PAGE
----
Japanese “Light Novels” are something I’ve been wanting to cover on this blog for quite some time. Essentially a cross between pulp fiction and YA, they’ve grown hugely popular in the last few years, and are starting to affect the western book market, especially in fantasy. Like LitRPGS? You can thank Sword Art Online and Log Horizon for that. Like Sufficiently Advanced Magic?
Recently, a show based on one of these Light Novels popped up, and has garnered both praise and controversy. Like the LN Goblin Slayer before it’s become very popular very rapidly due to some of the initial backlash it’s received. And since it’s somewhat topical at the moment, I’ve decided to dive into Shield Hero to dissect both the good and bad of Light Novels, and what western writers can learn (and avoid) from them. After watching a couple episodes, I feel Shield Hero is one of the best series for dissecting the tropes and elements of Light Novels, and what western authors can gain from them.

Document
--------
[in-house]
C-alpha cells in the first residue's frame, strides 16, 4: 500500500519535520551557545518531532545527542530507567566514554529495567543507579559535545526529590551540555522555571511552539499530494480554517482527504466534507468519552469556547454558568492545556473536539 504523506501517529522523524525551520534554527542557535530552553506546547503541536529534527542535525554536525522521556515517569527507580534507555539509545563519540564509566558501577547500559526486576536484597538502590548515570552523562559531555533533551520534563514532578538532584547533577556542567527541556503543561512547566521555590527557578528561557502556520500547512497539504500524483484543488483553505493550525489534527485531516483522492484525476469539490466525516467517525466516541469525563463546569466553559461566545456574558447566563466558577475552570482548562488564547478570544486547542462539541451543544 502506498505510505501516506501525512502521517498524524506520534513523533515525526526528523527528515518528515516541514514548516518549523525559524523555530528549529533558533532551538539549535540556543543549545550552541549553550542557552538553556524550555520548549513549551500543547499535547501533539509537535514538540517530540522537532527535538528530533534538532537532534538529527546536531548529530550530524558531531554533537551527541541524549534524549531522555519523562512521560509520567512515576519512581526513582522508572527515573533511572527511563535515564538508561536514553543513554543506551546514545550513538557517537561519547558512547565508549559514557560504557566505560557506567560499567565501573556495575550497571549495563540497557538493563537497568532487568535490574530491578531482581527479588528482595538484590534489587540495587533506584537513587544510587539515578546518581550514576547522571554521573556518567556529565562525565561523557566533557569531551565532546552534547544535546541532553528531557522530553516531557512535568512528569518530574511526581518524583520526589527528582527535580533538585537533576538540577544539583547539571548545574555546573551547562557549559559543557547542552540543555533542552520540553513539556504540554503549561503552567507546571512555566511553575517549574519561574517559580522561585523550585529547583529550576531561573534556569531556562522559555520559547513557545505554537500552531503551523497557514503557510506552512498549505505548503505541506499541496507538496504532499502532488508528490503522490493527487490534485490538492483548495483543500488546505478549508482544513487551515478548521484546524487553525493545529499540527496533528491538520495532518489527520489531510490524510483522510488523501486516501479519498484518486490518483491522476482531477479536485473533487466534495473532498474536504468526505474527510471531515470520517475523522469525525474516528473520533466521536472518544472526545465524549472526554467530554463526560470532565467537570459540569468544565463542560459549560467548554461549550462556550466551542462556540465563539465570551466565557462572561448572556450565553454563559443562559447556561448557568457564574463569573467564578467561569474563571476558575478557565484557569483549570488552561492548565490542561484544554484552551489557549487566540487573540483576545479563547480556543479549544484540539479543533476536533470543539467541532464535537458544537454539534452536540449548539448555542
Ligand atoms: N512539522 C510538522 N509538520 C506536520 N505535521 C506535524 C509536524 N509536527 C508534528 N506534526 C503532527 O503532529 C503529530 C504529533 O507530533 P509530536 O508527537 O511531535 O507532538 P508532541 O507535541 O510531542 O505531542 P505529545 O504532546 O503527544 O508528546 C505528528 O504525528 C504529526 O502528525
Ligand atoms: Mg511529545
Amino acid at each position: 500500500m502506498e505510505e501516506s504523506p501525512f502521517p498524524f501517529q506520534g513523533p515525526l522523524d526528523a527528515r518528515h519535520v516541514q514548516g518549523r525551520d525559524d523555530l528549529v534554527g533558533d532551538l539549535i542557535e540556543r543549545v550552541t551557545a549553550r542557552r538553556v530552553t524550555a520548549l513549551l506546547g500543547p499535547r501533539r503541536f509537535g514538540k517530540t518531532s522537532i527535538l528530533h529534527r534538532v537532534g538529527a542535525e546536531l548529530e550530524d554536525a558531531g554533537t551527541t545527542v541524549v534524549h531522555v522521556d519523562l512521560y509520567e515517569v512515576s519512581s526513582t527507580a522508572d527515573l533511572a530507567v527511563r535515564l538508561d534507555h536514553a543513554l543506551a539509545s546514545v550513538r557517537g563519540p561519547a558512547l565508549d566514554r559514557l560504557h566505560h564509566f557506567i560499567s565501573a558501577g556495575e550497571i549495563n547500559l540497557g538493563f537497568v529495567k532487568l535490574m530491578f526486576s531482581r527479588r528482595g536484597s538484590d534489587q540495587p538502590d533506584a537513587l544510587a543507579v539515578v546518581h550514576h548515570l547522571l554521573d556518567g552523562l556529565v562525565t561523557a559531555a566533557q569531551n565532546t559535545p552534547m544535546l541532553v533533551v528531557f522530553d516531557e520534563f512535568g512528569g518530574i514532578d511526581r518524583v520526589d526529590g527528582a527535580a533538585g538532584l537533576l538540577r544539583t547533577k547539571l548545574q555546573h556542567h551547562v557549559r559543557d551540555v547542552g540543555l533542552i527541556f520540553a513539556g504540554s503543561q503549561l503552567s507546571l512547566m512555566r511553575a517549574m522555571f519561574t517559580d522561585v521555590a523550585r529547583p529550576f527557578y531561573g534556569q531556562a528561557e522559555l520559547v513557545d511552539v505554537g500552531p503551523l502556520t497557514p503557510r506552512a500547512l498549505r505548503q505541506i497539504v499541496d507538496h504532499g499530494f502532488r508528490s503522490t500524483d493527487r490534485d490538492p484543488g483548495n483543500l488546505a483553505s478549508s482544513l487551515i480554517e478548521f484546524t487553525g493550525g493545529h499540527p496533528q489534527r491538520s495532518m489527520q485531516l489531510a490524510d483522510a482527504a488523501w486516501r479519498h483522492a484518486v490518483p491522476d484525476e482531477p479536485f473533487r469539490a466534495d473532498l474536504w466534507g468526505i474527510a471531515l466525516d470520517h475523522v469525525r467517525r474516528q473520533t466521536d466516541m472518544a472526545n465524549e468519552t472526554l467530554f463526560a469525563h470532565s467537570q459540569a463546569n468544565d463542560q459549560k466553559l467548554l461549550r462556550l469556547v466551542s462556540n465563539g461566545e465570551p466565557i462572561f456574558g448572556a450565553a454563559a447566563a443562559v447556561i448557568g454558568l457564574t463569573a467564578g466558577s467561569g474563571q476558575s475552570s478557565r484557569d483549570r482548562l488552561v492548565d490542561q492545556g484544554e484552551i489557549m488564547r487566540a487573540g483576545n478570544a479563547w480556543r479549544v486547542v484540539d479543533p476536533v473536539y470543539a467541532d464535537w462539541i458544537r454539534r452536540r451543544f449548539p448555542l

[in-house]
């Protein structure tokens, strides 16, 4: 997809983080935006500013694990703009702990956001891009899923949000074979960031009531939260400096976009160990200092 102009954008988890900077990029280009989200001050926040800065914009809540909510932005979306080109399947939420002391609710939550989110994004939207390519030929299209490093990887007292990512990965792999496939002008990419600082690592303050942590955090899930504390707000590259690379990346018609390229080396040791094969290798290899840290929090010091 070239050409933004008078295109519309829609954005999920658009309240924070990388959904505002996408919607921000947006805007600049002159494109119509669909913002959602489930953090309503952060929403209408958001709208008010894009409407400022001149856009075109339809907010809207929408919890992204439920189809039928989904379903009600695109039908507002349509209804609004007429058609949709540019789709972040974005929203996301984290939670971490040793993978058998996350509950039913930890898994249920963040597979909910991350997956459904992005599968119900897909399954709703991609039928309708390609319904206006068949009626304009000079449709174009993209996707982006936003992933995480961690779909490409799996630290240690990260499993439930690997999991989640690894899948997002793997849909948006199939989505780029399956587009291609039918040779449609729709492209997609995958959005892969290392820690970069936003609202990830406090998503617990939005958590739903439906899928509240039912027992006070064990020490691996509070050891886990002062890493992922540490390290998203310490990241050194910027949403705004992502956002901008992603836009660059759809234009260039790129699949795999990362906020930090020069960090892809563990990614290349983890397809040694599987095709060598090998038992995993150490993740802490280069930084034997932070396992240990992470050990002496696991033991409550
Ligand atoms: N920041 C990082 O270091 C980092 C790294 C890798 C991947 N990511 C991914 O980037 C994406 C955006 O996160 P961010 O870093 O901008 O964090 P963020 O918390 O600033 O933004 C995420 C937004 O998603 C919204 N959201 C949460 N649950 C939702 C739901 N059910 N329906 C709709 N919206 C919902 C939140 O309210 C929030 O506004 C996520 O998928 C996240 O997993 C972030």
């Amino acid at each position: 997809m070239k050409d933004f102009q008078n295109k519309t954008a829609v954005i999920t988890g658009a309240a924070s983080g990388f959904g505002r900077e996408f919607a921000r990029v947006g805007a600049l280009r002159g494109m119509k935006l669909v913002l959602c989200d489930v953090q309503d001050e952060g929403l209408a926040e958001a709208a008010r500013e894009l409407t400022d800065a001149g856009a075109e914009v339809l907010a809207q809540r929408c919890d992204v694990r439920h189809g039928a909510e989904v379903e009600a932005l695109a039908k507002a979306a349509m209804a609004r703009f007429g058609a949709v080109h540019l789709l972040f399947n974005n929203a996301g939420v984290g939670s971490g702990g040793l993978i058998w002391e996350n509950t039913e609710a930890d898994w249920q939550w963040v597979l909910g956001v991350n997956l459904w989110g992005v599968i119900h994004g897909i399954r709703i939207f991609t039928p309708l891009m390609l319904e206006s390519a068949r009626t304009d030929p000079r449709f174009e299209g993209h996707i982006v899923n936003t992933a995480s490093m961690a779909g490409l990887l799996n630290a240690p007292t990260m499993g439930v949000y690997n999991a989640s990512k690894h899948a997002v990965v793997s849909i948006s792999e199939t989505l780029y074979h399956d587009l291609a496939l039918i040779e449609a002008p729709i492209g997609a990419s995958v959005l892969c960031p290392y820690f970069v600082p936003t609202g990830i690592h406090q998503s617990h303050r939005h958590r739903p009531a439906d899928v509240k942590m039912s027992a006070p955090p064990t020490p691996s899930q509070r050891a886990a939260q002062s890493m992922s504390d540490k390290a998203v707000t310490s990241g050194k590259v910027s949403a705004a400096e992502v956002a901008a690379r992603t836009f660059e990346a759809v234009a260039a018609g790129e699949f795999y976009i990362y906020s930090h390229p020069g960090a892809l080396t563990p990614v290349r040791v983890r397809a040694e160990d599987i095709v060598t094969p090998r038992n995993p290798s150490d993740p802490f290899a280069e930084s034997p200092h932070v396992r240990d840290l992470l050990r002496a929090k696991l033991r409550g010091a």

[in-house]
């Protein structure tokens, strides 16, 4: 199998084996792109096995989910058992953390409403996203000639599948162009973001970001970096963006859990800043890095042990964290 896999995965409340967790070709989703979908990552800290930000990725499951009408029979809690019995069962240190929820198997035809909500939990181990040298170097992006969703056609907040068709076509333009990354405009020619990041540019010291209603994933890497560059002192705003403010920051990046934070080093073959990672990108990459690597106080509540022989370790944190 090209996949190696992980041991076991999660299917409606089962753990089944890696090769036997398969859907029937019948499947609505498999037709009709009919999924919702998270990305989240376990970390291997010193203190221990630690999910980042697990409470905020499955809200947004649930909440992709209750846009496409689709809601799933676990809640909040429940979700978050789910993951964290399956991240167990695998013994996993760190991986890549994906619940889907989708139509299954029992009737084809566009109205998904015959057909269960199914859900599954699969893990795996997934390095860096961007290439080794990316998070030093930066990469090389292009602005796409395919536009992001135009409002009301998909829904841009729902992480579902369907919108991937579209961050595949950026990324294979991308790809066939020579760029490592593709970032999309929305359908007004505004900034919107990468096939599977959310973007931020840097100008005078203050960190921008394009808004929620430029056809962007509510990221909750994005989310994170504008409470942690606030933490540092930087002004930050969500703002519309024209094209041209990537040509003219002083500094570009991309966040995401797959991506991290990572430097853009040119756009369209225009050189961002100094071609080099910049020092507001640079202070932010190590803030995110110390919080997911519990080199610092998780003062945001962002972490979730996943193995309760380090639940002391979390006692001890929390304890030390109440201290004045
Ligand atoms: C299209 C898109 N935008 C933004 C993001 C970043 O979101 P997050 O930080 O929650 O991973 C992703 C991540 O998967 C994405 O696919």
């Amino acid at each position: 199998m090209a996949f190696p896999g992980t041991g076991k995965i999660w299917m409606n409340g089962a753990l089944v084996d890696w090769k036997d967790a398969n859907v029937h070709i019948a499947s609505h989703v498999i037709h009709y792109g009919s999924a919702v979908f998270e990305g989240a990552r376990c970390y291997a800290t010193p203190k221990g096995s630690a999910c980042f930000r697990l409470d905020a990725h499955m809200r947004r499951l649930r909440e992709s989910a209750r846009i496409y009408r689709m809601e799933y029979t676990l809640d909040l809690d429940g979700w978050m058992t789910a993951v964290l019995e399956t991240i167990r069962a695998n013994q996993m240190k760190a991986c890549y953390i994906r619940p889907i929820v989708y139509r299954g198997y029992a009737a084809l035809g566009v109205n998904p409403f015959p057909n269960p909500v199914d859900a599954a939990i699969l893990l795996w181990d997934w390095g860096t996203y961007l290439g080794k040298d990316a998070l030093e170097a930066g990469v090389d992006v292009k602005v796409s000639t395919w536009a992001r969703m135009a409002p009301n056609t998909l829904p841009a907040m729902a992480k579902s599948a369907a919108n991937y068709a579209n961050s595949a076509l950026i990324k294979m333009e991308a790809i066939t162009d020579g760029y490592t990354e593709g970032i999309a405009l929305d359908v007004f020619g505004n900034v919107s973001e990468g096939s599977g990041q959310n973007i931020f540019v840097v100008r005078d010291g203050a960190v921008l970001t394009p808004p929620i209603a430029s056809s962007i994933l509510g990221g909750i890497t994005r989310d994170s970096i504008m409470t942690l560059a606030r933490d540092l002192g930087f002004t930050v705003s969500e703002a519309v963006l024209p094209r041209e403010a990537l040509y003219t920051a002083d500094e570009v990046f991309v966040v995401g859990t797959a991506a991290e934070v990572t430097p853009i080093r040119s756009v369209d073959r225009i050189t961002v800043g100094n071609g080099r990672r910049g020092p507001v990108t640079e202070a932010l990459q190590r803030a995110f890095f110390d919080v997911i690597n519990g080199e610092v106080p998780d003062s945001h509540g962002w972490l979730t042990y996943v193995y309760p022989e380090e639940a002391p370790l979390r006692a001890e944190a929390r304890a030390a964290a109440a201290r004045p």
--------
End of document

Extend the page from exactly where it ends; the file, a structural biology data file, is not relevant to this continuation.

If you want to read the book, you can get it on Amazon here. If like me, you plan on watching the show, you can do so legally on Crunchyroll. There are massive spoilers ahead, so unless you’re okay with that, I recommend you check out the source material first (Crunchyroll is free but ad-supported).
For the sake of my more book-focused audience, I’ll be staying away from any terms or anime-specific wording, and will treat this as if I were discussing a western fantasy book or story. The one exception to this rule is the term “Isekai,” a LN genre where characters from Earth get transported to another (usually fantasy) world, often after dying and being reincarnated. The Chronicles of Narnia and Thomas Covenant series are kind of similar, but Isekai has its own tropes, such as the earth-heroes being reincarnated, or the world looking less like Middle-Earth and more like Dragon Quest.
Anyway, with that out of the way, let’s get on to the episode’s summary.